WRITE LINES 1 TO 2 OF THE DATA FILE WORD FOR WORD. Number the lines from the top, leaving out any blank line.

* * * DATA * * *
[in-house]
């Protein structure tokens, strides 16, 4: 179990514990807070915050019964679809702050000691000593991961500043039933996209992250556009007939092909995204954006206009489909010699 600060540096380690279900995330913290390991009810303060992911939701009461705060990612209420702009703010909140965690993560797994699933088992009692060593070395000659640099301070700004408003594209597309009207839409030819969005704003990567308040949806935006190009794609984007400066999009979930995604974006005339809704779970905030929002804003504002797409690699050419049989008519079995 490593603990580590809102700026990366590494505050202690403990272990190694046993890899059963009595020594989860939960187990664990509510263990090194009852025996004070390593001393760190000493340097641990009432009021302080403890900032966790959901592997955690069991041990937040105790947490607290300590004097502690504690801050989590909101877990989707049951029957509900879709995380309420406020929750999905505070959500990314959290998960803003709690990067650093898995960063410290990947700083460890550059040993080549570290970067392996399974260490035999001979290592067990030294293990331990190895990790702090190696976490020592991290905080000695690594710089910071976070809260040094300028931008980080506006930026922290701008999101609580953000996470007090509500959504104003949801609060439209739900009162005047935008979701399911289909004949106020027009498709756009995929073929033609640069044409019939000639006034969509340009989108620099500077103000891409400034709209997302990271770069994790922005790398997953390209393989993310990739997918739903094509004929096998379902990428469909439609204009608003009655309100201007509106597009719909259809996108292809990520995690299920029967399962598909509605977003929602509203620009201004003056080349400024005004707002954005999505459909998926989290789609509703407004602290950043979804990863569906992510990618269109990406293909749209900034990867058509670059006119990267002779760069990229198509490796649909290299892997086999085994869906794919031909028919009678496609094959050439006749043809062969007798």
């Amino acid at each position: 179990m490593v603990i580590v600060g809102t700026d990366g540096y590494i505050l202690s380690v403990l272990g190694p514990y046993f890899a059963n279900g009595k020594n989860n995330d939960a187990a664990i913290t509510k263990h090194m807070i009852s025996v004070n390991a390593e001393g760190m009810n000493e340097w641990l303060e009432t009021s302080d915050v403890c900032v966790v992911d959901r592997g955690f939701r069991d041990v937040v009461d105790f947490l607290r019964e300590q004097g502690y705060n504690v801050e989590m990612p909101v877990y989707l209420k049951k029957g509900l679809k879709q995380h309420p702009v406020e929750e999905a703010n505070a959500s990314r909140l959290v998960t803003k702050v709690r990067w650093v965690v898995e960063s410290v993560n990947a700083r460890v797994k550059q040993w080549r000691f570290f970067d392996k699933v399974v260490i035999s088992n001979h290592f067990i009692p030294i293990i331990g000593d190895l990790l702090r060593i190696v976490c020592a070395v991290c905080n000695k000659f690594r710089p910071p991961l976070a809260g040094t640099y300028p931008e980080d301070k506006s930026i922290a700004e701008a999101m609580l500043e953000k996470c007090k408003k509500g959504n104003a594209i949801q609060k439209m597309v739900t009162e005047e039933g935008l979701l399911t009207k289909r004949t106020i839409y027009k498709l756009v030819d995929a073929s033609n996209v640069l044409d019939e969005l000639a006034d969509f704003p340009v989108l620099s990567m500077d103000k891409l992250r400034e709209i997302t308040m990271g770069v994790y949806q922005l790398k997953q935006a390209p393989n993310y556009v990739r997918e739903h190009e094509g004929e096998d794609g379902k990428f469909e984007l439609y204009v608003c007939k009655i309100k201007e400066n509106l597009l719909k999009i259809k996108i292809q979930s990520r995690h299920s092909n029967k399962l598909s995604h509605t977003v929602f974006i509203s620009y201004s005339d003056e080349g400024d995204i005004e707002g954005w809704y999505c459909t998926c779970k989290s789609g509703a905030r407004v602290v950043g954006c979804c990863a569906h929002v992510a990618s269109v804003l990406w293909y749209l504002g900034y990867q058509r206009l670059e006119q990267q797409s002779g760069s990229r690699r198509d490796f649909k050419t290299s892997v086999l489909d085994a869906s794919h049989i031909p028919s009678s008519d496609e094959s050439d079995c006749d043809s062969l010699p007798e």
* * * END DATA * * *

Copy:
[in-house]
């Protein structure tokens, strides 16, 4: 179990514990807070915050019964679809702050000691000593991961500043039933996209992250556009007939092909995204954006206009489909010699 600060540096380690279900995330913290390991009810303060992911939701009461705060990612209420702009703010909140965690993560797994699933088992009692060593070395000659640099301070700004408003594209597309009207839409030819969005704003990567308040949806935006190009794609984007400066999009979930995604974006005339809704779970905030929002804003504002797409690699050419049989008519079995 490593603990580590809102700026990366590494505050202690403990272990190694046993890899059963009595020594989860939960187990664990509510263990090194009852025996004070390593001393760190000493340097641990009432009021302080403890900032966790959901592997955690069991041990937040105790947490607290300590004097502690504690801050989590909101877990989707049951029957509900879709995380309420406020929750999905505070959500990314959290998960803003709690990067650093898995960063410290990947700083460890550059040993080549570290970067392996399974260490035999001979290592067990030294293990331990190895990790702090190696976490020592991290905080000695690594710089910071976070809260040094300028931008980080506006930026922290701008999101609580953000996470007090509500959504104003949801609060439209739900009162005047935008979701399911289909004949106020027009498709756009995929073929033609640069044409019939000639006034969509340009989108620099500077103000891409400034709209997302990271770069994790922005790398997953390209393989993310990739997918739903094509004929096998379902990428469909439609204009608003009655309100201007509106597009719909259809996108292809990520995690299920029967399962598909509605977003929602509203620009201004003056080349400024005004707002954005999505459909998926989290789609509703407004602290950043979804990863569906992510990618269109990406293909749209900034990867058509670059006119990267002779760069990229198509490796649909290299892997086999085994869906794919031909028919009678496609094959050439006749043809062969007798």